Albert H. Hulholland
Merrill A. Noyes
Lewis E. Powling
Merle O. Powling
Clarence H. Pratt
Jesse W. Pratt
Charles F. Reed
John L. Van Rensselaer
Earl E. Sabot
Sherman W. Sadler
Roland L. Sears
Charles M. Wetherby
Francis E. Wetherby
Clarence O. Wetherby
Raymond C. Wirth
Erected by Town of Wendell and Grange
World War II Monument
In Memory of Those Who Served in the Korean and Vietnam Conflicts from Wendell, Massachusetts
Kenneth Wing, Jr.
Erected by the Town of Wendell and Through the Generous Donation of Many Private Citizens
Friday, May 25, 2018
The Allison family of Galveston and New Orleans, profiled earlier, was not completely wiped out in the 1900 storm. The eldest son, Walter, survived!
Walter was born in December of 1881, according to the 1900 census of Galveston, recorded just a few weeks before the storm. At 18, he was employed as an apprentice machinist at a foundry. We can speculate that he was at his job when the storm began, and was prevented from returning to his home near the Gulf . Several iron works were listed in the city directories, the largest being Lee Iron Works, near the railroad station on the north side of the island. He may have been the informant that enumerated eight children of his parents among the storm dead, including his two uncles, Edward and Archie Reagan.
In 1910, Walter can be found still living in Galveston, in the household of Lewis Cook on Avenue F near 12th Street. He married Katie Beagor(?) soon after and had a daughter Ethyl in 1911, and a son, Walter, jr. in 1914. Walter died in San Antonio on 19 October 1918 of influenza at the peak of the epidemic there. The disease had spread very quickly through the city. and its Army installations. See more details here.
Walter was buried in the Lakeview Cemetery in Galveston, near the Gulf. His wife, Kate, returned to Galveston and remarried to Gustov Hoff, a German tailor. They moved to Washington, D.C. by 1930 where they had a shop. Ethyl married and had a son whom she named Walter. Her brother, Walter, had married and was working for the Treasury Department, but had no children at the time of the 1940 census. Several more generations of Allison descendants could be alive today, far removed from the horrific storm of 1900.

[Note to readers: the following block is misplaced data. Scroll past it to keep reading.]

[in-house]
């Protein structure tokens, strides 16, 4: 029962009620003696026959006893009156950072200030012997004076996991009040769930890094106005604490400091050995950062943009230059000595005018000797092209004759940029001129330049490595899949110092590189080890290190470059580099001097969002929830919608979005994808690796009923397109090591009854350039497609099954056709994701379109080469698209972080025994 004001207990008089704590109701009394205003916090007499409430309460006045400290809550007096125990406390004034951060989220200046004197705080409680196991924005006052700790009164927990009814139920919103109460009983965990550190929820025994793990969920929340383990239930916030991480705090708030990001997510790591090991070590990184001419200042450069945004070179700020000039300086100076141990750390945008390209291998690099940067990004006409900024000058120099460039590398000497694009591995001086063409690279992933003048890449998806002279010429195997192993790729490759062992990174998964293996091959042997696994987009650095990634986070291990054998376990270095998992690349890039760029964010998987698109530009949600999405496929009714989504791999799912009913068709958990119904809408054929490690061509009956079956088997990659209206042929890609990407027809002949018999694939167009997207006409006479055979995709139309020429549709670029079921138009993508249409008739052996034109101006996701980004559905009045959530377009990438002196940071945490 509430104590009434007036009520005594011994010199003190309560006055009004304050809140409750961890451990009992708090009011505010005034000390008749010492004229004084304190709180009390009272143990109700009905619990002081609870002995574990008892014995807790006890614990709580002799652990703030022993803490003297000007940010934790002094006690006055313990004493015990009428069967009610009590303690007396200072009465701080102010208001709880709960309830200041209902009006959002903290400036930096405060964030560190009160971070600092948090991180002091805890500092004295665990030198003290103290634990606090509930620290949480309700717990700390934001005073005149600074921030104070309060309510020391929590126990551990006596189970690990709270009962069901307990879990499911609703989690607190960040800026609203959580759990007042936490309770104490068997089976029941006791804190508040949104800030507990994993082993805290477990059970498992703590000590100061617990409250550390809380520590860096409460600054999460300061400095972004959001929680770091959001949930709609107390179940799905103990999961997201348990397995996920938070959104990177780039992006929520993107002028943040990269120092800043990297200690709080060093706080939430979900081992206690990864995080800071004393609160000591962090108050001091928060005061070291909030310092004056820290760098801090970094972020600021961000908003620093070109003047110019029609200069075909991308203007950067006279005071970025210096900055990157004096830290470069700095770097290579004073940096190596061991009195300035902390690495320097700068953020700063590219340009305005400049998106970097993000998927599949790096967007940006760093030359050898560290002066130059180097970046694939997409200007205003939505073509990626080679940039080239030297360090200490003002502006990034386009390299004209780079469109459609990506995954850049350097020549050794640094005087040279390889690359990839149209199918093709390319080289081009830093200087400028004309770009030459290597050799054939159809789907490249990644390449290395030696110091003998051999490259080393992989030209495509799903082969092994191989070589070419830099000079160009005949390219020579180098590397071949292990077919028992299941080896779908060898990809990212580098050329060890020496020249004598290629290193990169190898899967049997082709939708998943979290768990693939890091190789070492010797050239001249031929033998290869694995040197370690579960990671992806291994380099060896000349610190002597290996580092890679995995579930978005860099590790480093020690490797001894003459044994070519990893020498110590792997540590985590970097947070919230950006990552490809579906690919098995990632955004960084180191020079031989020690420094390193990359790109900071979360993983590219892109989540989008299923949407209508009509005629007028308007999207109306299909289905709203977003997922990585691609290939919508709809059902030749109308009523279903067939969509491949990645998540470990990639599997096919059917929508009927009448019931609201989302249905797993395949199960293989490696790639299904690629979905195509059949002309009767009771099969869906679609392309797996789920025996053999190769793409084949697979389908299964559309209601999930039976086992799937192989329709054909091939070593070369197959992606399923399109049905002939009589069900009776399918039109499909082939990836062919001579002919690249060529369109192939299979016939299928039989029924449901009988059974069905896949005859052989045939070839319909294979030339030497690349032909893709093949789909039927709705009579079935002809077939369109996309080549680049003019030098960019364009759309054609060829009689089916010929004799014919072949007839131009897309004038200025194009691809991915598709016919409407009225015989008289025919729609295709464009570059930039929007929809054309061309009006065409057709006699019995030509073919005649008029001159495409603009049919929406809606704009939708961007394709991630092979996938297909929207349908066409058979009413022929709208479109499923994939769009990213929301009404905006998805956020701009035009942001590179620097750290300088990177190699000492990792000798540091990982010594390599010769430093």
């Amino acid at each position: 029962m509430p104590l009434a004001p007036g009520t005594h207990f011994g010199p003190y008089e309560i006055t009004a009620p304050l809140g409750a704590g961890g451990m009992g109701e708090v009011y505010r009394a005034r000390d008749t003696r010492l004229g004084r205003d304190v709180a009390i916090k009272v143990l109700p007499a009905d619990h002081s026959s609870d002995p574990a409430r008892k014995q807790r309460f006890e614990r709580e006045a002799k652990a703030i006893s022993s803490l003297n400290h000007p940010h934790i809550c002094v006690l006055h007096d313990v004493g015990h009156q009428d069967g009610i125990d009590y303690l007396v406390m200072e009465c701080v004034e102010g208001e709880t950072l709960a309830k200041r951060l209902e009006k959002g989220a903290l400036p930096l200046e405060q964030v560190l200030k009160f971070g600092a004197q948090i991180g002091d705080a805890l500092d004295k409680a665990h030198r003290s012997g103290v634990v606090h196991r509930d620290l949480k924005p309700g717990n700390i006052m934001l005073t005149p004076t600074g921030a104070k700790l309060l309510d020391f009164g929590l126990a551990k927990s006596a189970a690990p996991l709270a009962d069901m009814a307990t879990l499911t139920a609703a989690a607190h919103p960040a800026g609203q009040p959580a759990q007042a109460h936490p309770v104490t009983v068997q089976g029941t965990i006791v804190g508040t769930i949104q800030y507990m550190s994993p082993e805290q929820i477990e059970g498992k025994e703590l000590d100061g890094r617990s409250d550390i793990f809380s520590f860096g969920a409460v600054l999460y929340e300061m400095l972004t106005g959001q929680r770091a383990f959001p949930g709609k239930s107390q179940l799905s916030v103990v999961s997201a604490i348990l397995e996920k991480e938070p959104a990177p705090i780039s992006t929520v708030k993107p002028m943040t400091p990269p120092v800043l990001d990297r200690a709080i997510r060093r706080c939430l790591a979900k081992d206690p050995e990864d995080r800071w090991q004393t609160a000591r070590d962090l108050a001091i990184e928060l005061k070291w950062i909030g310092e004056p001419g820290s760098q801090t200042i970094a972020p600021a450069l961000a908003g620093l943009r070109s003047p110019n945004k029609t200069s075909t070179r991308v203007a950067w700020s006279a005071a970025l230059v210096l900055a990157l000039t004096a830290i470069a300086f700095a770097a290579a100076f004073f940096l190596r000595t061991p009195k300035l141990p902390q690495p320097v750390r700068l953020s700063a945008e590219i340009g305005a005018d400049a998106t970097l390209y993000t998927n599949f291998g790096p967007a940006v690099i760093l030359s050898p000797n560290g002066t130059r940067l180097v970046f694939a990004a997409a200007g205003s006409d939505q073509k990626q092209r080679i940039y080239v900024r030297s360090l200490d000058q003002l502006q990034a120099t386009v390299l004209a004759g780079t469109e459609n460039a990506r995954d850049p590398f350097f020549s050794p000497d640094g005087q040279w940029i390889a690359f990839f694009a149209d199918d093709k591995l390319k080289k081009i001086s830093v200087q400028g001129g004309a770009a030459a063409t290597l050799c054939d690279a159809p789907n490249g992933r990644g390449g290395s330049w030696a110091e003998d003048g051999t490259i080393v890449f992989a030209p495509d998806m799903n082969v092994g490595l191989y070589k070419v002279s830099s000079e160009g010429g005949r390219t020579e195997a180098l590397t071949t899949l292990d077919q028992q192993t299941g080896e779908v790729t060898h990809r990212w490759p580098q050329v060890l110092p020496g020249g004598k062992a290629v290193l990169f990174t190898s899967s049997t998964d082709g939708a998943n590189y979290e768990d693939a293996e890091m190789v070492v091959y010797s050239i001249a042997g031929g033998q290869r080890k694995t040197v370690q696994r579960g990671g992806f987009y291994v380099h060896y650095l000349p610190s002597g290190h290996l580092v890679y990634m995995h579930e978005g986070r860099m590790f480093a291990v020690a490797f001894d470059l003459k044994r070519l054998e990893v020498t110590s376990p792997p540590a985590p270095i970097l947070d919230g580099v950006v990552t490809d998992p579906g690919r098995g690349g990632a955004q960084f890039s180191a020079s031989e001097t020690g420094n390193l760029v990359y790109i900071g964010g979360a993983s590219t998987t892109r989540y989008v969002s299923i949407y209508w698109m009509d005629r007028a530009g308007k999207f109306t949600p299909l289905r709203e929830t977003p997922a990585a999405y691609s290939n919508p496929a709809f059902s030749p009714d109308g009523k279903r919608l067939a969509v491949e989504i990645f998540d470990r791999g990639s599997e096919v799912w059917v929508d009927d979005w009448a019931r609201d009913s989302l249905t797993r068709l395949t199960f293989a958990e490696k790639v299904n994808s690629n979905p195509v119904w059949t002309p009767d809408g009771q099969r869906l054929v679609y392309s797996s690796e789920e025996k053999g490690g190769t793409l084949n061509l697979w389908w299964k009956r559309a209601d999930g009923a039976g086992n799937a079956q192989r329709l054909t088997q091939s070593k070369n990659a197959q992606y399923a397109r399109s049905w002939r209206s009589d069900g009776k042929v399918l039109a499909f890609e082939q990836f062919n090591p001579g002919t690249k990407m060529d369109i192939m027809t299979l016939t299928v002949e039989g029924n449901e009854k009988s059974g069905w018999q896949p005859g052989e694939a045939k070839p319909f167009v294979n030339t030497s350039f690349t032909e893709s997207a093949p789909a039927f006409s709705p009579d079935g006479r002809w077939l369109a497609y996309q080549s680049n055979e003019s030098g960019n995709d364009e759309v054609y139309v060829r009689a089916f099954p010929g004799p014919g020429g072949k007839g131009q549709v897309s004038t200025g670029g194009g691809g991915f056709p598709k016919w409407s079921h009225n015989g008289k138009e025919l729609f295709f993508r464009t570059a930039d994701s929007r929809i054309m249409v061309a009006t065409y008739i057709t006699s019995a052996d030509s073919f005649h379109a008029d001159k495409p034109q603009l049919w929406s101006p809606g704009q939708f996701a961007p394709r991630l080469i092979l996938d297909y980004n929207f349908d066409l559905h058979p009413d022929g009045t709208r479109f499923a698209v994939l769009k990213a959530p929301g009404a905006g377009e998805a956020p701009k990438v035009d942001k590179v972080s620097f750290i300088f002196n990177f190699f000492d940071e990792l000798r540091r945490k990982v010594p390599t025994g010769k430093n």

Saturday, May 12, 2018
Included among the Galveston storm dead from 1900 are Wylie Smith, with his wife and child. They are designated as African Americans with the notation (c) next to their names on the Galveston and Texas History Center list. We can add a few details that characterize them beyond their listing among the many Smiths who died that day.
The 1900 Galveston census names Wylie's wife, Helen, whom he had married four years earlier. She was 45, born in 1855 in Texas. She states that her parents were born in Virginia and Alabama, respectively. She didn't give a month for her birth, although Wylie did: February of 1848. He was a "drayman" in 1900, transporting goods with a horse and wagon. He was born in Alabama, as were his parents. Although both Helen and Wylie could have been born into slavery, in 1900 they owned a home without a mortgage at 3314 Q Street. They were older parents of one-year-old Helen F. who was approaching her second birthday.
This snapshot in time on 8 June 1900 cannot give more than a hint of their past lives. Had they raised or lost more children or spouses in their younger years? Carrying a surname like Smith makes further investigation even more difficult.
Sunday, May 6, 2018
Each of the victims had a story, although many did not leave records or descendants to tell that story. Many can be found in the census of 1900 in Galveston, taken at the end of June. City directories can add details for some. Some may have arrived on the ships that came to the harbor after June, or were transient workers. The family of Samuel B. Allison is one that leaves us enough clues to stimulate further exploration.
The census tells us that they lived at 2532 35th Street in Galveston in a home they owned without a mortgage. They had also been in Galveston in 1880, living in the heart of downtown on the Strand. Samuel was 29, with his wife Mary at just 19. Their first child, Daisy, was an infant. Their next child, Walter, was also born in Texas, two years later. Sometime between 1882 and 1886 they moved to Louisiana, where their younger children were born: Clarence, Arthur, Herbert, and Alberta. Mary stated in the 1900 census that she had borne 7 children and 6 were still living. They had adopted another son, John, aged 11, who had been born in Louisiana. Mary's Texas-born brothers, Edward and Archie Reagan, were also in their household.